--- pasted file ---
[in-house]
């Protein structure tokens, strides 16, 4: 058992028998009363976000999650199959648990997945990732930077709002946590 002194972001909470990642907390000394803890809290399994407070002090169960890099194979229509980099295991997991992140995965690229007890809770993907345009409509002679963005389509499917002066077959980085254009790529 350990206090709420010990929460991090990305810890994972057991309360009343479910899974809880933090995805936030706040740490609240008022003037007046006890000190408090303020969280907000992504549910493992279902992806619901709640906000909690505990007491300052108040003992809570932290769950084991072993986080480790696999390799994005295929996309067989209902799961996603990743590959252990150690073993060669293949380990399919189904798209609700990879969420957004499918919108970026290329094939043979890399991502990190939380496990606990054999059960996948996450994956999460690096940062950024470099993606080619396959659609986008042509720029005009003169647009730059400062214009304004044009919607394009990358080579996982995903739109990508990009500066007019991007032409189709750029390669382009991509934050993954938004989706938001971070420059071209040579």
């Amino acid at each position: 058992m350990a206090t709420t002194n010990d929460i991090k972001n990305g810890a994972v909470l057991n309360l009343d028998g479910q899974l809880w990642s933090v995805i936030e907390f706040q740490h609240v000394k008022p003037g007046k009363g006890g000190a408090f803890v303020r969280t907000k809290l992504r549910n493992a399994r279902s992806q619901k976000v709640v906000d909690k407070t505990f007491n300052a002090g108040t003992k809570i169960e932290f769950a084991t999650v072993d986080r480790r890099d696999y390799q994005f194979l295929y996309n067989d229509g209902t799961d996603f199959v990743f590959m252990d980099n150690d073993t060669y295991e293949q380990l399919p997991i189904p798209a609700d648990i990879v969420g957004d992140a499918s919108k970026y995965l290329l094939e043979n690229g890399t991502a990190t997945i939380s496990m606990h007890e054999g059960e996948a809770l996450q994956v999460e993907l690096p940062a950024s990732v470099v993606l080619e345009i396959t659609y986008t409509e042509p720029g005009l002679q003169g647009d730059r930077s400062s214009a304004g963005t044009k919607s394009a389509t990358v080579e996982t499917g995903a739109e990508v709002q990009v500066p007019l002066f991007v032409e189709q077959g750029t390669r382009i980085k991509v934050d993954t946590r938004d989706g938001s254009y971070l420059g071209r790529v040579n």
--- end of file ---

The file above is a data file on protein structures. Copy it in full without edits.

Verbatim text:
[in-house]
């Protein structure tokens, strides 16, 4: 058992028998009363976000999650199959648990997945990732930077709002946590 002194972001909470990642907390000394803890809290399994407070002090169960890099194979229509980099295991997991992140995965690229007890809770993907345009409509002679963005389509499917002066077959980085254009790529 350990206090709420010990929460991090990305810890994972057991309360009343479910899974809880933090995805936030706040740490609240008022003037007046006890000190408090303020969280907000992504549910493992279902992806619901709640906000909690505990007491300052108040003992809570932290769950084991072993986080480790696999390799994005295929996309067989209902799961996603990743590959252990150690073993060669293949380990399919189904798209609700990879969420957004499918919108970026290329094939043979890399991502990190939380496990606990054999059960996948996450994956999460690096940062950024470099993606080619396959659609986008042509720029005009003169647009730059400062214009304004044009919607394009990358080579996982995903739109990508990009500066007019991007032409189709750029390669382009991509934050993954938004989706938001971070420059071209040579």
């Amino acid at each position: 058992m350990a206090t709420t002194n010990d929460i991090k972001n990305g810890a994972v909470l057991n309360l009343d028998g479910q899974l809880w990642s933090v995805i936030e907390f706040q740490h609240v000394k008022p003037g007046k009363g006890g000190a408090f803890v303020r969280t907000k809290l992504r549910n493992a399994r279902s992806q619901k976000v709640v906000d909690k407070t505990f007491n300052a002090g108040t003992k809570i169960e932290f769950a084991t999650v072993d986080r480790r890099d696999y390799q994005f194979l295929y996309n067989d229509g209902t799961d996603f199959v990743f590959m252990d980099n150690d073993t060669y295991e293949q380990l399919p997991i189904p798209a609700d648990i990879v969420g957004d992140a499918s919108k970026y995965l290329l094939e043979n690229g890399t991502a990190t997945i939380s496990m606990h007890e054999g059960e996948a809770l996450q994956v999460e993907l690096p940062a950024s990732v470099v993606l080619e345009i396959t659609y986008t409509e042509p720029g005009l002679q003169g647009d730059r930077s400062s214009a304004g963005t044009k919607s394009a389509t990358v080579e996982t499917g995903a739109e990508v709002q990009v500066p007019l002066f991007v032409e189709q077959g750029t390669r382009i980085k991509v934050d993954t946590r938004d989706g938001s254009y971070l420059g071209r790529v040579n």